Researchers have discovered high levels of high-density lipoprotein cholesterol (HDL-C) could be associated with a greater risk of dementia.
The study, led by Monash University and published in the Lancet Regional Health Western Pacific, involved thousands of people from Australia and the United States over more than six years.
HDL cholesterol is also known as “good cholesterol” due to its ability to remove other types of cholesterol from the bloodstream.
The researchers recorded 850 incidences of dementia in a mammoth 18,668 people.
In addition, the researchers found there was a 42 percent rise in dementia risk for those participants older than 75.
“High HDL-C is associated with an increased risk of all-cause dementia in both middle-aged and older individuals,” the paper stated.
“The association appears strongest in those 75 years and above.”
Even after taking into account variables including age, sex, country, daily exercise, education, alcohol consumption, and weight change over time, the association between high HDL-C and dementia remained “significant.”
Monash University School of Public Health and Preventive Medicine senior research fellow Ms. Monira Hussain said the study may help improve understanding of dementia, but more research is needed.
Large Cohort Recruited For The StudyScientists recruited 16,703 Australians older than 70 years for the study, as well as 2,411 people older than 65 years from the United States.
The individuals examined during the research had no cardiovascular disease, dementia, physical disability, or life-threatening illness at the time of recruitment for the study and were cognitively healthy.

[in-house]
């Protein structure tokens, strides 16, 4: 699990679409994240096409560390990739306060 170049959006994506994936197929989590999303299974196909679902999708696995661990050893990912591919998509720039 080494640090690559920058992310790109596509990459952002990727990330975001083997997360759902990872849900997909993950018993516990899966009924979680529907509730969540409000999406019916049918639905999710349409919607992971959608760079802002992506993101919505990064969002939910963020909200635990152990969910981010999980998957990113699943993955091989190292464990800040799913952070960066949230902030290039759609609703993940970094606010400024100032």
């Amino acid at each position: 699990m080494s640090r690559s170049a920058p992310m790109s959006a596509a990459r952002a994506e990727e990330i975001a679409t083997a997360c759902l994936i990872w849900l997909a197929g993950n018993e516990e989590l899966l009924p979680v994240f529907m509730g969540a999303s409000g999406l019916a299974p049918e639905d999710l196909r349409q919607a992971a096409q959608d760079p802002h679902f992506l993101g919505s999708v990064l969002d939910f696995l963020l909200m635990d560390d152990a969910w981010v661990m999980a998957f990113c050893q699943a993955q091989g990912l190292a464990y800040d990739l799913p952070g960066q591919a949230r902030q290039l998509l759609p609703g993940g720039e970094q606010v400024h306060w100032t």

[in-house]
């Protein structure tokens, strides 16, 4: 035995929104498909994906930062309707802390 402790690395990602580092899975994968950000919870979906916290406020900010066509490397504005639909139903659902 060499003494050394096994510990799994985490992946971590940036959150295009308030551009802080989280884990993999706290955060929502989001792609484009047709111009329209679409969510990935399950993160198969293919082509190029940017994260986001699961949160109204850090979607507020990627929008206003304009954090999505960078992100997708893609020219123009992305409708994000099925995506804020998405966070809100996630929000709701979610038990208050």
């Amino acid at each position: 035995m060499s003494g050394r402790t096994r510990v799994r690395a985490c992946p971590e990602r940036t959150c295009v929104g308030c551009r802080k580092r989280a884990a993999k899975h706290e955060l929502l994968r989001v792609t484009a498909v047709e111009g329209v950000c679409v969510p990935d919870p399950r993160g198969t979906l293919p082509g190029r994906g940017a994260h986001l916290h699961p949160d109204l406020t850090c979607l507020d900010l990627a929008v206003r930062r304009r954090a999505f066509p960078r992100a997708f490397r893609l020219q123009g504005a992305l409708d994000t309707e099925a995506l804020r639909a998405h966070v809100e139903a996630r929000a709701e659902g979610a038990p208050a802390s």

The researchers noted that while multiple studies have shown a link between HDL-C and adverse health events, evidence regarding its connection to dementia is still unknown.
An analysis of a medical database examining the association between high HDL cholesterol and dementia found only one study from Denmark that established a link.
“Only one study of cohorts from Denmark was identified which suggested that high HDL-C is associated with dementia in people aged 47–68 years,” the research paper noted.
“Since early onset dementia may have different pathophysiology than late-onset dementia, it is important to extend these results in well-characterised prospective studies of older people who are cognitively intact at the study onset.”
The data analysis was conducted between October 2022 and January 2023, before publishing the study.
The authors noted their study is the “most comprehensive study” to report high HDL-C and the risk of dementia in the elderly.
The trial was funded with the support of Monash University, the National Institutes of Health, USA, the National Health and Medical Research Council of Australia, and the Victorian Cancer Agency.